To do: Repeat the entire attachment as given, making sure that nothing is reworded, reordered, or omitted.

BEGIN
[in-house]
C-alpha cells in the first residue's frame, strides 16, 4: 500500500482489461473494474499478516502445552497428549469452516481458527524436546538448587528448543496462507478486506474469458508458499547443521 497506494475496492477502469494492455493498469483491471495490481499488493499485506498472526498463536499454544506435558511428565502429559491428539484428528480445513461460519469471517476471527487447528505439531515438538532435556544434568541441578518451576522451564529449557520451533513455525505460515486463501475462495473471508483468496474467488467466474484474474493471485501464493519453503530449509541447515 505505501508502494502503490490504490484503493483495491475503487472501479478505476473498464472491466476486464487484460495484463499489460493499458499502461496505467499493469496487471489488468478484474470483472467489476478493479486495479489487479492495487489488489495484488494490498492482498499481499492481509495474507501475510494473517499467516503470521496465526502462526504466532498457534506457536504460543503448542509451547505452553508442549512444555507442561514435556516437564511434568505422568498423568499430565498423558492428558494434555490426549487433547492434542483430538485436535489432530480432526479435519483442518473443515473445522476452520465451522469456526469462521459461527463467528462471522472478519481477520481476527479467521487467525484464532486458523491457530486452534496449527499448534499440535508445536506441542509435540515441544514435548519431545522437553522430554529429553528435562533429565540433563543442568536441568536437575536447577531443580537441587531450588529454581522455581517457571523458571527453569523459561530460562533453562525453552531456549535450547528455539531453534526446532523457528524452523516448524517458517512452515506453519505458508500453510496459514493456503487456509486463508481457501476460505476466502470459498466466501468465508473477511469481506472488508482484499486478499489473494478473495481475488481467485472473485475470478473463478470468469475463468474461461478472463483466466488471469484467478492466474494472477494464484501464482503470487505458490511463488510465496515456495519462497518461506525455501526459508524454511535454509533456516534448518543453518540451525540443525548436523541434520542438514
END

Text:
[in-house]
C-alpha cells in the first residue's frame, strides 16, 4: 500500500482489461473494474499478516502445552497428549469452516481458527524436546538448587528448543496462507478486506474469458508458499547443521 497506494475496492477502469494492455493498469483491471495490481499488493499485506498472526498463536499454544506435558511428565502429559491428539484428528480445513461460519469471517476471527487447528505439531515438538532435556544434568541441578518451576522451564529449557520451533513455525505460515486463501475462495473471508483468496474467488467466474484474474493471485501464493519453503530449509541447515 505505501508502494502503490490504490484503493483495491475503487472501479478505476473498464472491466476486464487484460495484463499489460493499458499502461496505467499493469496487471489488468478484474470483472467489476478493479486495479489487479492495487489488489495484488494490498492482498499481499492481509495474507501475510494473517499467516503470521496465526502462526504466532498457534506457536504460543503448542509451547505452553508442549512444555507442561514435556516437564511434568505422568498423568499430565498423558492428558494434555490426549487433547492434542483430538485436535489432530480432526479435519483442518473443515473445522476452520465451522469456526469462521459461527463467528462471522472478519481477520481476527479467521487467525484464532486458523491457530486452534496449527499448534499440535508445536506441542509435540515441544514435548519431545522437553522430554529429553528435562533429565540433563543442568536441568536437575536447577531443580537441587531450588529454581522455581517457571523458571527453569523459561530460562533453562525453552531456549535450547528455539531453534526446532523457528524452523516448524517458517512452515506453519505458508500453510496459514493456503487456509486463508481457501476460505476466502470459498466466501468465508473477511469481506472488508482484499486478499489473494478473495481475488481467485472473485475470478473463478470468469475463468474461461478472463483466466488471469484467478492466474494472477494464484501464482503470487505458490511463488510465496515456495519462497518461506525455501526459508524454511535454509533456516534448518543453518540451525540443525548436523541434520542438514